Losing Streak: Athletes Seeking Workers’ Comp. In California Suffer Setbacks

Feb 26, 2014

 Jeremy R. Lacks

Manatt, Phelps & Phillips, LLP

 

 

Sports Law

Feb 25, 2014

Losing Streak: Athletes Seeking Workers’ Comp. In California Suffer Setbacks

February 7, 2014 | Author: Jeremy R. Lacks

Professional athletes seeking to take advantage of California’s historically beneficial workers’ compensation scheme suffered back-to-back defeats to close out 2013.  Even as public attention to the long-term effects of cumulative injuries to professional athletes has increased, recent developments in both California’s legislature and courts have drastically limited the ability of athletes of visiting teams from collecting disability benefits for injuries they claim were suffered within the state.

California’s workers’ compensation scheme has historically permitted out-of-state athletes to bring claims in the state if they could show that their disability resulted from a cumulative injury and that playing in California, even on a limited basis, contributed to that injury.  With the recent rise in medical awareness of traumatic brain injuries in retired athletes, the policy became something of a lifeline for thousands of retired professional athletes suffering the effects of repeated concussions and other debilitating injuries.  According to the Los Angeles Times, more than 3,400 former NFL players filed workers’ compensation claims in California claiming head and brain injuries since 2006.1

But greater awareness of these injuries has also led professional sports teams and leagues to aggressively challenge the players’ ability to recover benefits under California’s scheme.  In a landmark 2012 ruling, the Ninth Circuit Court of Appeals held that a longtime NFL player, Bruce Matthews, could not maintain a cumulative trauma claim in California despite playing 13 times in the state over the course of his 19-year playing career.2  The court held that Matthews failed to allege any specific or discrete injury occurring in California and that his claim of cumulative injury over the course of his career did not make it clear that he was “within the category of employees to whom California extends workers’ compensation coverage.”  Another suit brought by dozens of former NFL players in the Northern District of California challenging an arbitration order that barred the players from seeking workers’ compensation in the state was settled in July 2013.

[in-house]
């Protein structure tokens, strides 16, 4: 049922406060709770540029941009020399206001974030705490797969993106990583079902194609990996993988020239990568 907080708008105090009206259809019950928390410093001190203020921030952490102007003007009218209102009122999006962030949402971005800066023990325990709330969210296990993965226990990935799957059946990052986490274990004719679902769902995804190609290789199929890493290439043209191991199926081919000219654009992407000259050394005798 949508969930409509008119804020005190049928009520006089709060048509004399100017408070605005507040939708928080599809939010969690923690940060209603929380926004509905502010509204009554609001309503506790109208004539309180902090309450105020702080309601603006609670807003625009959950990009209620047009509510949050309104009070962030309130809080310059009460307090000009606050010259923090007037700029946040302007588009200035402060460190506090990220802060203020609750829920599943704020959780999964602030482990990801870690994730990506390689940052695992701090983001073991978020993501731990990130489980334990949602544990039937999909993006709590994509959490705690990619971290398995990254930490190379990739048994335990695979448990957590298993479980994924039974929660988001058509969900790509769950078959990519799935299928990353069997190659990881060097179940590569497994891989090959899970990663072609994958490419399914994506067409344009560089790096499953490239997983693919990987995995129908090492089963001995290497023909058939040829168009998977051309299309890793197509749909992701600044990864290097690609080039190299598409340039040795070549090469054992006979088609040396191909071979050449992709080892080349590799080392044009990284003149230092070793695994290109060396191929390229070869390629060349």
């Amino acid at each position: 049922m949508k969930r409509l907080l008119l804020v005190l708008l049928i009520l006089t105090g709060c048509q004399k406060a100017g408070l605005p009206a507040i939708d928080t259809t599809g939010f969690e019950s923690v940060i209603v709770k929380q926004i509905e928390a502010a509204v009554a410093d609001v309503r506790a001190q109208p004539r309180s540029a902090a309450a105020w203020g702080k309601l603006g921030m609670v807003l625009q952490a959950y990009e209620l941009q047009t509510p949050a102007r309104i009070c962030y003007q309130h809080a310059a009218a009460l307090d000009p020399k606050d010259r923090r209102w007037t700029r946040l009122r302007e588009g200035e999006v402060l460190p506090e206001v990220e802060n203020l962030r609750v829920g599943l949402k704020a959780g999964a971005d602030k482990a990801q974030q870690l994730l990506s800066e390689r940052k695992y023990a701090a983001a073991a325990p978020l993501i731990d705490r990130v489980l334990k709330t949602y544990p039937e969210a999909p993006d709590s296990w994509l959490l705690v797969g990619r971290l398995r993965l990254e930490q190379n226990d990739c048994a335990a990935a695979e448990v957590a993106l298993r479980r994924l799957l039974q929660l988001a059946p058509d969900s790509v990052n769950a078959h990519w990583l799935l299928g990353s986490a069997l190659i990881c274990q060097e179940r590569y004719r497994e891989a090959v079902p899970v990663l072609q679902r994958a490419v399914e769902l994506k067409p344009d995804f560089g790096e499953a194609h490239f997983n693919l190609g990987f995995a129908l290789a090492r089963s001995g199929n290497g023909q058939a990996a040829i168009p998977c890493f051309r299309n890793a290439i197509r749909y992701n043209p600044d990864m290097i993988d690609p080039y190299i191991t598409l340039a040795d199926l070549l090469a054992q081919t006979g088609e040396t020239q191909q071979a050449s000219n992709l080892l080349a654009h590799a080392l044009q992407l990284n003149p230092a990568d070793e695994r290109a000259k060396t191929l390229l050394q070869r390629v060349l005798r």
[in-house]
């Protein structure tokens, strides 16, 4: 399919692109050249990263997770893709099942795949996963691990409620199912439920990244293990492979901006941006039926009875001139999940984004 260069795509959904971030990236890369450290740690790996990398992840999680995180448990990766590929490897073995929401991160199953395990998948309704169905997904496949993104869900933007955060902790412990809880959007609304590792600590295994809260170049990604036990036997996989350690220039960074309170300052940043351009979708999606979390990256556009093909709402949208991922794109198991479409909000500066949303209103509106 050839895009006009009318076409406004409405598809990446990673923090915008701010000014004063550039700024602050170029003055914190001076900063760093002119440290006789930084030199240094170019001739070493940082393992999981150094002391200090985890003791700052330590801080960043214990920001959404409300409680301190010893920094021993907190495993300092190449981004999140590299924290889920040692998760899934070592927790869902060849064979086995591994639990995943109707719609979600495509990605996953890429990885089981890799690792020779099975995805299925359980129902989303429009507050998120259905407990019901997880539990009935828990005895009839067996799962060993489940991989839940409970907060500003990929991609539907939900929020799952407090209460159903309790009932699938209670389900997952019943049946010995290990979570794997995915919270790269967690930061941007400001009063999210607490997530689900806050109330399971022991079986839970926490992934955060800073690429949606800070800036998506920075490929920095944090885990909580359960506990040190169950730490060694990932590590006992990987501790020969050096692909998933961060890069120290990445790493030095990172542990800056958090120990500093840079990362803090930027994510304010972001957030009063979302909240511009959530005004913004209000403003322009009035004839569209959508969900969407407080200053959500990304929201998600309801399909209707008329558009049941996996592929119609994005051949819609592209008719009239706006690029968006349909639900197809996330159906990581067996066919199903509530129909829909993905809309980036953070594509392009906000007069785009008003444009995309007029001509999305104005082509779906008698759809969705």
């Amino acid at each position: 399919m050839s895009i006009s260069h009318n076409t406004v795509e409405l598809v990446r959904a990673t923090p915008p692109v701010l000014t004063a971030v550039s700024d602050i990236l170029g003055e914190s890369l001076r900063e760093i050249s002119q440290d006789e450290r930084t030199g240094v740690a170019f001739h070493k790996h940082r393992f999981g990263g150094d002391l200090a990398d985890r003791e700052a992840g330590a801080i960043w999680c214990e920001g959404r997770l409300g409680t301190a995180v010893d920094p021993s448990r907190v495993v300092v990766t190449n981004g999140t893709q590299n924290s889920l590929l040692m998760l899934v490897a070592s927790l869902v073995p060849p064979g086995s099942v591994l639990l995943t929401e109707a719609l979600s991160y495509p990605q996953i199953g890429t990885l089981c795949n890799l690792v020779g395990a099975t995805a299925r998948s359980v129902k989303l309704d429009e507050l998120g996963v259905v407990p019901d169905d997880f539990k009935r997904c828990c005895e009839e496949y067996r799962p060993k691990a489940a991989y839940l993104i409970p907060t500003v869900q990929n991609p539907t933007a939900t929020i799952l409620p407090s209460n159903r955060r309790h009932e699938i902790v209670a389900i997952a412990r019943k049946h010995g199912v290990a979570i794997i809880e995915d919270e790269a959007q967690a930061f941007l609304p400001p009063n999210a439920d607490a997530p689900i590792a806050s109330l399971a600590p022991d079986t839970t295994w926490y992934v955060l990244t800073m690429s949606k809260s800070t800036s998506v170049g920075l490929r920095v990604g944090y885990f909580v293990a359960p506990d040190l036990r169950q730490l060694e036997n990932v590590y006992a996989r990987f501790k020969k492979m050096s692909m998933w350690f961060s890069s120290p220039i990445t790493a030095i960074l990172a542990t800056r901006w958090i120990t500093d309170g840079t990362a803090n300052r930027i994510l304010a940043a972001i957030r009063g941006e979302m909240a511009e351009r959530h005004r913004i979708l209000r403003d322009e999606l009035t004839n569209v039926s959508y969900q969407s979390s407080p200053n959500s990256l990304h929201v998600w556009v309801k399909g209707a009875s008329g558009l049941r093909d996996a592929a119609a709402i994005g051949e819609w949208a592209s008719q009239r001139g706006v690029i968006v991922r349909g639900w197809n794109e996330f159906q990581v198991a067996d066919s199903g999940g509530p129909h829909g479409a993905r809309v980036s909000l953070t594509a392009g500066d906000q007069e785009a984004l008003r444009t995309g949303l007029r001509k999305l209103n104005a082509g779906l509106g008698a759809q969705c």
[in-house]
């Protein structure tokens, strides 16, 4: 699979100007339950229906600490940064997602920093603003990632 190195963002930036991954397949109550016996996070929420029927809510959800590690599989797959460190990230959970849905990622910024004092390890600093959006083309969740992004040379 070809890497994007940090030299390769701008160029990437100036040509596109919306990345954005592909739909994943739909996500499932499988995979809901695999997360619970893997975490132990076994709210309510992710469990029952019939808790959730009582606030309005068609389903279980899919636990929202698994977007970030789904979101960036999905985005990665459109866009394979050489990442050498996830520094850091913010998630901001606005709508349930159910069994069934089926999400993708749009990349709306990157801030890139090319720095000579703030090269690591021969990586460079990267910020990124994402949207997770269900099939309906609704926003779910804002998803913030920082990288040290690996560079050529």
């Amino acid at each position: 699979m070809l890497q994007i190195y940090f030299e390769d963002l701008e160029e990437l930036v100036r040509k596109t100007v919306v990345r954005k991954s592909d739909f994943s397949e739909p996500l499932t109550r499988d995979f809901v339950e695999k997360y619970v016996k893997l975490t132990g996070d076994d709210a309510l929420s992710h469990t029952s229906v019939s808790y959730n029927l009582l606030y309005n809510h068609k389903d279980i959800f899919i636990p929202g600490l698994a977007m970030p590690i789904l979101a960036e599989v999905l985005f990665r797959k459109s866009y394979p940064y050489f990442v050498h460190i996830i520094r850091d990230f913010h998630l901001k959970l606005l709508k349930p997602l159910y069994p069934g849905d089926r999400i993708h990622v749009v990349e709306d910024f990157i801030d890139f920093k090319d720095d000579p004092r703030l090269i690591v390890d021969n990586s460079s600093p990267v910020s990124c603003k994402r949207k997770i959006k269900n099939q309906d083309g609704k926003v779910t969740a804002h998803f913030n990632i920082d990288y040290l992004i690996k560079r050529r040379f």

Then, in October 2013, Governor Jerry Brown signed into law a controversial measure that precludes athletes who did not play a significant portion of their careers for a California team from qualifying for disability benefits in the state.  The law, AB 1309, was subject to more than a year of intense lobbying from the NFL and other professional sports leagues seeking to minimize their financial exposure for injuries incurred by athletes on the playing field.  Under the law, athletes are required to have spent at least two complete seasons, or at least 20% of their careers, playing for a California team to be eligible for workers’ compensation in the state.  In addition, players who played seven or more seasons for teams outside the state are not allowed to bring claims at all, even if those athletes also played in California for two or more seasons.  The law applies to all claims brought after September 15, 2013 and covers major and minor league athletes playing professional football, baseball, basketball, ice hockey and soccer.

State legislators said the tighter restrictions will prevent California from being unfairly targeted by out-of-state athletes.  Opponents of the law argue that it allows the leagues and their franchises to avoid liability for thousands of serious claims, including many involving cumulative injuries like head and brain trauma.  But, despite opposition from organized labor in the state, AB 1309 generated little resistance among lawmakers, with only five legislators voting against the measure.